daughter. (R. 102). Still, even if Cleveland is correct that the ALJ improperly
emphasized that single statement, this fact is inconsequential because it does not
mean the ALJ’s entire decision is against the weight of the substantial evidence.
See Martin, 894 F.2d at 1529. After all, the ALJ mentioned other reasons for
discrediting Cleveland’s complaints of symptoms, including the medical records
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from several treating physicians, the failure to seek follow up treatment,
Cleveland’s reported daily activities, Cleveland’s reported improvement with
certain medication, and finally Cleveland’s inconsistent past work history. (R.
Therefore, while the discrepancy over the amount of time Cleveland has
actually worked preponderates in support of Cleveland, the entire reasoning of the
ALJ’s decision is still supported by substantial evidence.
C. Dr. Estock’s Opinion
Finally, Cleveland contends that the ALJ improperly gave great weight to
Dr. Estock’s disability determination. Cleveland contends that that ALJ erred
because Dr. Estock never examined her, and asserts that his opinion is inconsistent
with the larger treatment records. See doc. 10 at 9. While Cleveland is correct
that the opinion of a non-examining reviewing physician is entitled to little
weight, and that the ALJ cannot rely on it alone, see Swindle v. Sullivan, 914 F.2d
222, 226 n.3 (11th Cir. 1990), Cleveland’s contentions are unavailing because the
ALJ can look at all sources to evaluate Cleveland’s subjective testimony. See 20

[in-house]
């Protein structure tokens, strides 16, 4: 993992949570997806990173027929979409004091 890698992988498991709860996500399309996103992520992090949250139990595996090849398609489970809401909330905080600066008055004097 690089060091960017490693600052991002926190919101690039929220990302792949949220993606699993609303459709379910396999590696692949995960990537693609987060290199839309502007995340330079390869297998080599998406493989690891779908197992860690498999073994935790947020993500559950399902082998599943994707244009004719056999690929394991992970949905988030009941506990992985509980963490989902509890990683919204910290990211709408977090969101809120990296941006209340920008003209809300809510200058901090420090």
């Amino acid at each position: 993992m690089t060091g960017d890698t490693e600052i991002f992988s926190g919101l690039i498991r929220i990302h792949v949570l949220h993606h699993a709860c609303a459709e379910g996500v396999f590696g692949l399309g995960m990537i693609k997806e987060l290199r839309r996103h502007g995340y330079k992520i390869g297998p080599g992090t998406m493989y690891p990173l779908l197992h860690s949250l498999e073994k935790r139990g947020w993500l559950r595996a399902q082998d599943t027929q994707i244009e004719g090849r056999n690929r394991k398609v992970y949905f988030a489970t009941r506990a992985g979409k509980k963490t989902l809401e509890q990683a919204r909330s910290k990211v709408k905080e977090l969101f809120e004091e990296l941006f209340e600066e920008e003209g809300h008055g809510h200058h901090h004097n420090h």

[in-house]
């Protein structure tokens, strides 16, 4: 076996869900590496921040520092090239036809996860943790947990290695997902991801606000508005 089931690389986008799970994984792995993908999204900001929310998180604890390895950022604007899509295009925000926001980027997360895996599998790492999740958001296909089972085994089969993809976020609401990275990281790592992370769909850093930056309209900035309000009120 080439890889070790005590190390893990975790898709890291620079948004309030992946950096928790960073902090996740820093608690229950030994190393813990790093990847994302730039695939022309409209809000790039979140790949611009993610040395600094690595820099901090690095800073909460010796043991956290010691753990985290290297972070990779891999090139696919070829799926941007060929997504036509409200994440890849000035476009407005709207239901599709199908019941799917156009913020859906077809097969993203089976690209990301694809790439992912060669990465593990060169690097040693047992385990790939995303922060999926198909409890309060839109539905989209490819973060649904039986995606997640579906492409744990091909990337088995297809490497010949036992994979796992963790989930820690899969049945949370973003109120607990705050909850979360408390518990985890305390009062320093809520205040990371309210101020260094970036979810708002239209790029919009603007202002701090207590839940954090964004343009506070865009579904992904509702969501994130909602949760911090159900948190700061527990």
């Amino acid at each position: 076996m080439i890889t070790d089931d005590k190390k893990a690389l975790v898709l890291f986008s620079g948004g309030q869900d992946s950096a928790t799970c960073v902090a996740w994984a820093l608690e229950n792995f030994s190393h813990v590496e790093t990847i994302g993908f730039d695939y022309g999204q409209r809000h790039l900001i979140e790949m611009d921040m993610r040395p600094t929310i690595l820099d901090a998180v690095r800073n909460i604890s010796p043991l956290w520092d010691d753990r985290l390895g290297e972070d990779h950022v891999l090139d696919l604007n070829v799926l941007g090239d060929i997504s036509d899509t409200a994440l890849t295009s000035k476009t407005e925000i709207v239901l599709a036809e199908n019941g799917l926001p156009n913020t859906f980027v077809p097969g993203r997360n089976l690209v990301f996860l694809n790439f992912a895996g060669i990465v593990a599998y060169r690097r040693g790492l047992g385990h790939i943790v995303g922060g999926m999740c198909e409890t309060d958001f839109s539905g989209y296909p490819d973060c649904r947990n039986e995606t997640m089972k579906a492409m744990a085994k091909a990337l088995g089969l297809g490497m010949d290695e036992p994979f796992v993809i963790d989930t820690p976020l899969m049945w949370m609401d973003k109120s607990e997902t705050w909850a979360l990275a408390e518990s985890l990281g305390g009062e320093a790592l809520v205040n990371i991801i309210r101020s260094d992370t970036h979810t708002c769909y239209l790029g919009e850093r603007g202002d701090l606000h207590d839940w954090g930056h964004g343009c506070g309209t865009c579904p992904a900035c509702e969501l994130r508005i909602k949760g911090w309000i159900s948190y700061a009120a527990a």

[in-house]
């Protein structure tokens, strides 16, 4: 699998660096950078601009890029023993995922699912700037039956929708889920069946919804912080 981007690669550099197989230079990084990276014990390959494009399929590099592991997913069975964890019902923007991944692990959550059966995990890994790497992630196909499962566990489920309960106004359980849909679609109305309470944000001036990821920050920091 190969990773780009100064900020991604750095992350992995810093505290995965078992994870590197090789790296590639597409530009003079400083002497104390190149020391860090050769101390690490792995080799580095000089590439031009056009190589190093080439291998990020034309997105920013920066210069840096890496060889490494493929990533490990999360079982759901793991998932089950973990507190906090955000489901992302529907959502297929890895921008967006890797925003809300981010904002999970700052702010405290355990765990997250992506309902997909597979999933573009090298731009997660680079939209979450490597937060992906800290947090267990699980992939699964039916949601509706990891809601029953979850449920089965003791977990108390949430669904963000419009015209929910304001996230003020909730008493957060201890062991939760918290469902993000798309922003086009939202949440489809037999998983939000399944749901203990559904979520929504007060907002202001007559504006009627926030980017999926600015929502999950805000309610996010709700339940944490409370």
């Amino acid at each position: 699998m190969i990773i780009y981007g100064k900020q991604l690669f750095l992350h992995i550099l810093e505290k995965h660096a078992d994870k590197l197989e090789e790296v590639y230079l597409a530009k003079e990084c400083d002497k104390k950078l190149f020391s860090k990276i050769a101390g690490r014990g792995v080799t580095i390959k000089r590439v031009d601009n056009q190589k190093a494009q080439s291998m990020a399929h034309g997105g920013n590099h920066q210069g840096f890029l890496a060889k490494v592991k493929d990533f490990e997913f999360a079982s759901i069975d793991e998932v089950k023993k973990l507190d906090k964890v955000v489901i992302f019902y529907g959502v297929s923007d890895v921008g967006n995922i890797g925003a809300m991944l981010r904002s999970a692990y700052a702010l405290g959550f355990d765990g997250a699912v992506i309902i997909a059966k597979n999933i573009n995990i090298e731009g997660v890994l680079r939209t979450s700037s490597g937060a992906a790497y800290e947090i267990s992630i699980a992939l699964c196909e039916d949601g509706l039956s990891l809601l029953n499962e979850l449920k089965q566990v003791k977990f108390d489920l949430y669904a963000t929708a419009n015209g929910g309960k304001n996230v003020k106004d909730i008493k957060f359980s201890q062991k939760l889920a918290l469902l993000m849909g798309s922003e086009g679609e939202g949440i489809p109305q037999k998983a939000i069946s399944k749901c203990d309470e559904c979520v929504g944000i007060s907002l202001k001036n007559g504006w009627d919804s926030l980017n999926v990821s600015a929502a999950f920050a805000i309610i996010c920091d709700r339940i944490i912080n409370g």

C.F.R. § 404.1529(c)(3) (“We will consider all of the evidence presented,
including information about your prior work record, your statements about your
symptoms, evidence submitted by your treating or nontreating source, and
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observations by our employees and other persons.”). Based on the court’s review,
it is evident that the ALJ largely relied on the medical reports of Cleveland’s
treating physicians and Cleveland’s own self-reporting, rather than primarily on
Dr. Estock. See (R. 101-02, 248, 251, 308, 344, 367). Moreover the reports of the
treating physicians and Cleveland’s own reports are consistent with Dr. Estock’s
findings. Therefore, the ALJ committed no error in giving weight to Dr. Estock’s
Ultimately, Cleveland must meet her burden of proving that she is disabled.
See 20 C.F.R. § 416.912(c). Notwithstanding Cleveland’s unsubstantiated
assertions to the contrary, the record evidence simply does not support her
disability claim. Therefore, the court finds that the ALJ’s decision is supported by
Based on the foregoing, the court concludes that the ALJ’s determination
that Cleveland is not disabled is supported by substantial evidence, and that the
ALJ applied proper legal standards in reaching this determination. Therefore, the
Commissioner’s final decision is AFFIRMED. A separate order in accordance
with the memorandum of decision will be entered.
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Done the 16th day of November, 2015.
ABDUL K. KALLON
UNITED STATES DISTRICT JUDGE